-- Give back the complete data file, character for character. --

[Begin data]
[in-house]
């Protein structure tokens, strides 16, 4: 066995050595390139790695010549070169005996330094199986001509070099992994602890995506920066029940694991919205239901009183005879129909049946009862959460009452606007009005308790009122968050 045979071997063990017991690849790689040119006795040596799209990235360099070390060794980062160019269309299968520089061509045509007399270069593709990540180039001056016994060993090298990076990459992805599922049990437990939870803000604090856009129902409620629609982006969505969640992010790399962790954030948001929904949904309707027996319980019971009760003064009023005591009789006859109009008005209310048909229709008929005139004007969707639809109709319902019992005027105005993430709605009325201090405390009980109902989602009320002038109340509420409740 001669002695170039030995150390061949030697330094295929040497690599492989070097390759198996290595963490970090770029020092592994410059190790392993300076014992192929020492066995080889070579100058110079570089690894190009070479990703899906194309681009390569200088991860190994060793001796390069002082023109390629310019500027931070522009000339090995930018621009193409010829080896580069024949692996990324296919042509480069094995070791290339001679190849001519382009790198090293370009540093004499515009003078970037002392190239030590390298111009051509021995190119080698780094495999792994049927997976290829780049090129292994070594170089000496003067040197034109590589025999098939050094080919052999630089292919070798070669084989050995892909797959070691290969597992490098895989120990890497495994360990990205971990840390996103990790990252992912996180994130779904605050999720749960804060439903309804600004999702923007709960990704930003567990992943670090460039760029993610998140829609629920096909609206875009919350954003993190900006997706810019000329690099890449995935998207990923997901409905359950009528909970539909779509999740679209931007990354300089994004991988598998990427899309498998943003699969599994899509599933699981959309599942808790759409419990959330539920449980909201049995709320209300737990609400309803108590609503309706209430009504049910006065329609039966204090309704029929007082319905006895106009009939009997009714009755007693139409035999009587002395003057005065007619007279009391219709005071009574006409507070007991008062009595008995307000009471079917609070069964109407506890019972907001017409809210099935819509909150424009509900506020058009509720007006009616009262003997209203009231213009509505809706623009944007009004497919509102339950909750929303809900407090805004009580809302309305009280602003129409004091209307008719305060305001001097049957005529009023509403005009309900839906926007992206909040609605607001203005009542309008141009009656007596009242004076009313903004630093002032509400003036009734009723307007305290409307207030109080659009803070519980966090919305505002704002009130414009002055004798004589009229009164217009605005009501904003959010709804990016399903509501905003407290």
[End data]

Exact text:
[in-house]
């Protein structure tokens, strides 16, 4: 066995050595390139790695010549070169005996330094199986001509070099992994602890995506920066029940694991919205239901009183005879129909049946009862959460009452606007009005308790009122968050 045979071997063990017991690849790689040119006795040596799209990235360099070390060794980062160019269309299968520089061509045509007399270069593709990540180039001056016994060993090298990076990459992805599922049990437990939870803000604090856009129902409620629609982006969505969640992010790399962790954030948001929904949904309707027996319980019971009760003064009023005591009789006859109009008005209310048909229709008929005139004007969707639809109709319902019992005027105005993430709605009325201090405390009980109902989602009320002038109340509420409740 001669002695170039030995150390061949030697330094295929040497690599492989070097390759198996290595963490970090770029020092592994410059190790392993300076014992192929020492066995080889070579100058110079570089690894190009070479990703899906194309681009390569200088991860190994060793001796390069002082023109390629310019500027931070522009000339090995930018621009193409010829080896580069024949692996990324296919042509480069094995070791290339001679190849001519382009790198090293370009540093004499515009003078970037002392190239030590390298111009051509021995190119080698780094495999792994049927997976290829780049090129292994070594170089000496003067040197034109590589025999098939050094080919052999630089292919070798070669084989050995892909797959070691290969597992490098895989120990890497495994360990990205971990840390996103990790990252992912996180994130779904605050999720749960804060439903309804600004999702923007709960990704930003567990992943670090460039760029993610998140829609629920096909609206875009919350954003993190900006997706810019000329690099890449995935998207990923997901409905359950009528909970539909779509999740679209931007990354300089994004991988598998990427899309498998943003699969599994899509599933699981959309599942808790759409419990959330539920449980909201049995709320209300737990609400309803108590609503309706209430009504049910006065329609039966204090309704029929007082319905006895106009009939009997009714009755007693139409035999009587002395003057005065007619007279009391219709005071009574006409507070007991008062009595008995307000009471079917609070069964109407506890019972907001017409809210099935819509909150424009509900506020058009509720007006009616009262003997209203009231213009509505809706623009944007009004497919509102339950909750929303809900407090805004009580809302309305009280602003129409004091209307008719305060305001001097049957005529009023509403005009309900839906926007992206909040609605607001203005009542309008141009009656007596009242004076009313903004630093002032509400003036009734009723307007305290409307207030109080659009803070519980966090919305505002704002009130414009002055004798004589009229009164217009605005009501904003959010709804990016399903509501905003407290």